Nonprofit hopes to steer Ohio pre-K students away from an educational 'COVID cliff' summer online program for pre-k
Posted at 5:23 PM, May 20, 2020
and last updated 2020-05-20 17:50:35-04

CINCINNATI — Most parents have heard of the “summer slide,” the period of time when kids lose some of the skills they gained throughout the school year during a long break.

Now, many students are standing at the edge of the “COVID cliff.” With 2020's summer break attached to weeks of online instruction, the potential for decline in learning is particularly high.

Kids who are entering kindergarten in the fall are most vulnerable to the negative effects of the educational one-two punch. Because of the coronavirus pandemic, children in this age group had to stop attending their pre-K or Headstart programs when the stay-at-home orders began.

One local organization wants to pull these students away from the cliff. The nonprofit is expanding to nine states, including Ohio, to help families with financial hardships prepare their children for school.

Waterford is offering its Upstart Summer Learning Path program to 15,000 families for free. The program includes videos and software to help children learn colors, letters and other skills they need to start kindergarten on the right foot.

“Parents want to do what they can for their kids, but a lot of times they don’t know what that looks like,” said director of public relations Kim Fischer. “Most parents aren’t trained as teachers, so what we want to do is make it easy for them by providing them all the tools that they need.”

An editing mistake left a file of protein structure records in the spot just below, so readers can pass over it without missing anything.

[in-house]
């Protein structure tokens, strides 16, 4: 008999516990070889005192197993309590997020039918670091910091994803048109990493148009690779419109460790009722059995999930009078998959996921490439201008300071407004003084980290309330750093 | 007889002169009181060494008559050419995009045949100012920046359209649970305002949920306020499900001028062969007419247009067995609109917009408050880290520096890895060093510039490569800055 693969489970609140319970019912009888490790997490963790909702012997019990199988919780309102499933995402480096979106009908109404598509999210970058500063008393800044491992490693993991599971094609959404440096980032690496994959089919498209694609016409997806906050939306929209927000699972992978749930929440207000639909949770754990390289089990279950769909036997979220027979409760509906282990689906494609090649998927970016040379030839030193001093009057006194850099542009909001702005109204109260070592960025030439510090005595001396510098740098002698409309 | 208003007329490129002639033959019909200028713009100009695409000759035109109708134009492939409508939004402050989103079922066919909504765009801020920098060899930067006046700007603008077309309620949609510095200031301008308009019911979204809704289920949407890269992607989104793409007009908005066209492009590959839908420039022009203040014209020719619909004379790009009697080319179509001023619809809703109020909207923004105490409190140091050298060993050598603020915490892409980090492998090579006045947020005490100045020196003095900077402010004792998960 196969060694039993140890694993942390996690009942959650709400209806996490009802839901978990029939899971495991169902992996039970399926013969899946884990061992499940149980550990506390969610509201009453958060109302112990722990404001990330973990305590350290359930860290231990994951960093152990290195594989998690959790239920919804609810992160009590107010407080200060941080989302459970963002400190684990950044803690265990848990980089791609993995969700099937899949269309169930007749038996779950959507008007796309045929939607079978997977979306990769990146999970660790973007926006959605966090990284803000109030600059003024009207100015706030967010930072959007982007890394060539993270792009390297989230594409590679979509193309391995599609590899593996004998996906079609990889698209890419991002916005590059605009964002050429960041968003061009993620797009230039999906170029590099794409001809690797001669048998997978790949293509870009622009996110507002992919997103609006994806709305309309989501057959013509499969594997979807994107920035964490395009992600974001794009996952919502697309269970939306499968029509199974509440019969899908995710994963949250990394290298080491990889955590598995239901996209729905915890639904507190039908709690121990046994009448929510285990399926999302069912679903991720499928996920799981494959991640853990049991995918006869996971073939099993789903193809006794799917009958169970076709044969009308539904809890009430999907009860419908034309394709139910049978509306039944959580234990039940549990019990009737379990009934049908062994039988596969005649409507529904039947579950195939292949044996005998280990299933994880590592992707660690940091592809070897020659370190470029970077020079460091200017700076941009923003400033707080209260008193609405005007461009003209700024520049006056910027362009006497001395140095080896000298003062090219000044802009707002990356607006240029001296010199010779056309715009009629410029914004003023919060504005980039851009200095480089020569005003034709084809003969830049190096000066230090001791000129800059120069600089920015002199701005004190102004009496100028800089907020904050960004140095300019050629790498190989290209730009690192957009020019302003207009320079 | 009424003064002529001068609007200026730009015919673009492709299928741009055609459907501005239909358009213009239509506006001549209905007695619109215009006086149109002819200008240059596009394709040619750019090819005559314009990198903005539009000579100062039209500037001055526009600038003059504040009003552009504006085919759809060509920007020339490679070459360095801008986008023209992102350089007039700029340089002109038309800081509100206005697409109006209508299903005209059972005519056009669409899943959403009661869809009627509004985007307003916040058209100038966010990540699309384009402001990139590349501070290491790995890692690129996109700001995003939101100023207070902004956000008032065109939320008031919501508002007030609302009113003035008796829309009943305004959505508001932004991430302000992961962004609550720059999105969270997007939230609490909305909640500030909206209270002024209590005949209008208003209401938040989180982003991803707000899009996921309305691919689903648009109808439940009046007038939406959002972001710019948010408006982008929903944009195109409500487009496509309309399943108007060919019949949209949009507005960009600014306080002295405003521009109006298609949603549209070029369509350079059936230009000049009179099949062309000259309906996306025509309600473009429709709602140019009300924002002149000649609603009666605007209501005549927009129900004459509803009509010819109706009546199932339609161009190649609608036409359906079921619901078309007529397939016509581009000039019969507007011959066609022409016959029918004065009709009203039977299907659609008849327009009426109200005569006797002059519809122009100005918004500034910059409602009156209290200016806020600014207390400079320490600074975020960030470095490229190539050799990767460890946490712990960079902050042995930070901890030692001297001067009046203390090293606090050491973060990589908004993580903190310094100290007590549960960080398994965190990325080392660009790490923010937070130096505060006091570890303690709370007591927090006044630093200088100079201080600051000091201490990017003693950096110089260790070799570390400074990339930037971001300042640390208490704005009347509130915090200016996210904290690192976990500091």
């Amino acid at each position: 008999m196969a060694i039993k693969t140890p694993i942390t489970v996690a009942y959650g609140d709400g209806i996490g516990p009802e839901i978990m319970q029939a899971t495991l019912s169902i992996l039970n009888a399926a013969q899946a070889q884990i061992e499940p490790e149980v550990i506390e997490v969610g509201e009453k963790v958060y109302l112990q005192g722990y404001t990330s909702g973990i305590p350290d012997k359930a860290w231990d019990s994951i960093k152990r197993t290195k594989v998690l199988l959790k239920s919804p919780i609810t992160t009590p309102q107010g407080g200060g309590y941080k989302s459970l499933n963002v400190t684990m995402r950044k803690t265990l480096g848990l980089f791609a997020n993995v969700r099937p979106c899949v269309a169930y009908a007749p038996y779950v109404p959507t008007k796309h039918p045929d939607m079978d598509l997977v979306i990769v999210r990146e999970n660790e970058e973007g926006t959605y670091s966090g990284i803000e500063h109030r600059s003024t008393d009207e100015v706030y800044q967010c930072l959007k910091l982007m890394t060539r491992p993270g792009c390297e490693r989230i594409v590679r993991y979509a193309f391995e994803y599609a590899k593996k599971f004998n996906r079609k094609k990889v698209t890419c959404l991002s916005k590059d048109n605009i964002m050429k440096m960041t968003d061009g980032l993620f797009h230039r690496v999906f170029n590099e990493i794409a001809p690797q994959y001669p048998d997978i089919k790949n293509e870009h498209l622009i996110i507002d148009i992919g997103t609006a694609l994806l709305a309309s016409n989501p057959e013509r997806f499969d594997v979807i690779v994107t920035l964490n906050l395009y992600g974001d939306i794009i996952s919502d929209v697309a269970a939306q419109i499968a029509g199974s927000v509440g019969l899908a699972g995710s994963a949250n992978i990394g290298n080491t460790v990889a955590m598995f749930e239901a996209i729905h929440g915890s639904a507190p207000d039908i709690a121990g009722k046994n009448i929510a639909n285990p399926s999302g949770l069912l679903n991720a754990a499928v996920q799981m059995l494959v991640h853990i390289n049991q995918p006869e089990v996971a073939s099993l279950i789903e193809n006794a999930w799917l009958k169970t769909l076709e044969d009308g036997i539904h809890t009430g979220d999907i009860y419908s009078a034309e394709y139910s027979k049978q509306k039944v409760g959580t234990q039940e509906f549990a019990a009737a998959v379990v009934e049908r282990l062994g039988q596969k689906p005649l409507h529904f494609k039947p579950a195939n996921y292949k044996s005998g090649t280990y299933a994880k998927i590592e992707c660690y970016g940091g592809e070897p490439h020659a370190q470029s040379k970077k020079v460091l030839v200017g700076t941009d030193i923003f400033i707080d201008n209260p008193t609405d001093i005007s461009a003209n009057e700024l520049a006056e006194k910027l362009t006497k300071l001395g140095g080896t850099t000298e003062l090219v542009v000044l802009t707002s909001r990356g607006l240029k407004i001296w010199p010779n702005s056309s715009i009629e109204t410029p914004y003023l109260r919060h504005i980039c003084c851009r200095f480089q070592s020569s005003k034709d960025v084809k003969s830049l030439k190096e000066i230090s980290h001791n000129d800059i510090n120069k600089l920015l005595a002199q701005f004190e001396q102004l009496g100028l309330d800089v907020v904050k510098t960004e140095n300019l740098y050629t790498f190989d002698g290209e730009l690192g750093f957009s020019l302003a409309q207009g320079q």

Some of the tools that will provide include laptops and WiFi hotspots to families without internet access. In addition to education materials, representatives of the organization said they want families to have equipment to bridge the digital divide. Families will be able to keep the materials even after the summer program is complete.

“We want to fill that gap,” Fischer said. “That’s exactly what we’re trying to do. We’re going to provide this technology for these families just to kind of take some of the stress off their plates, but more importantly to make sure these children are ready to go when they walk into kindergarten.”

Access to technology is key, but will make sure to use that technology to get kids to a first-grade reading level by the time they reach kindergarten. The focus shifts from learning-to-read to reading-to-learn.

“It’s really kind of a holistic approach to helping children learn,” Fischer said.

Ohio families with income at 200% of the poverty line or below are eligible for the summer program and can apply by clicking here.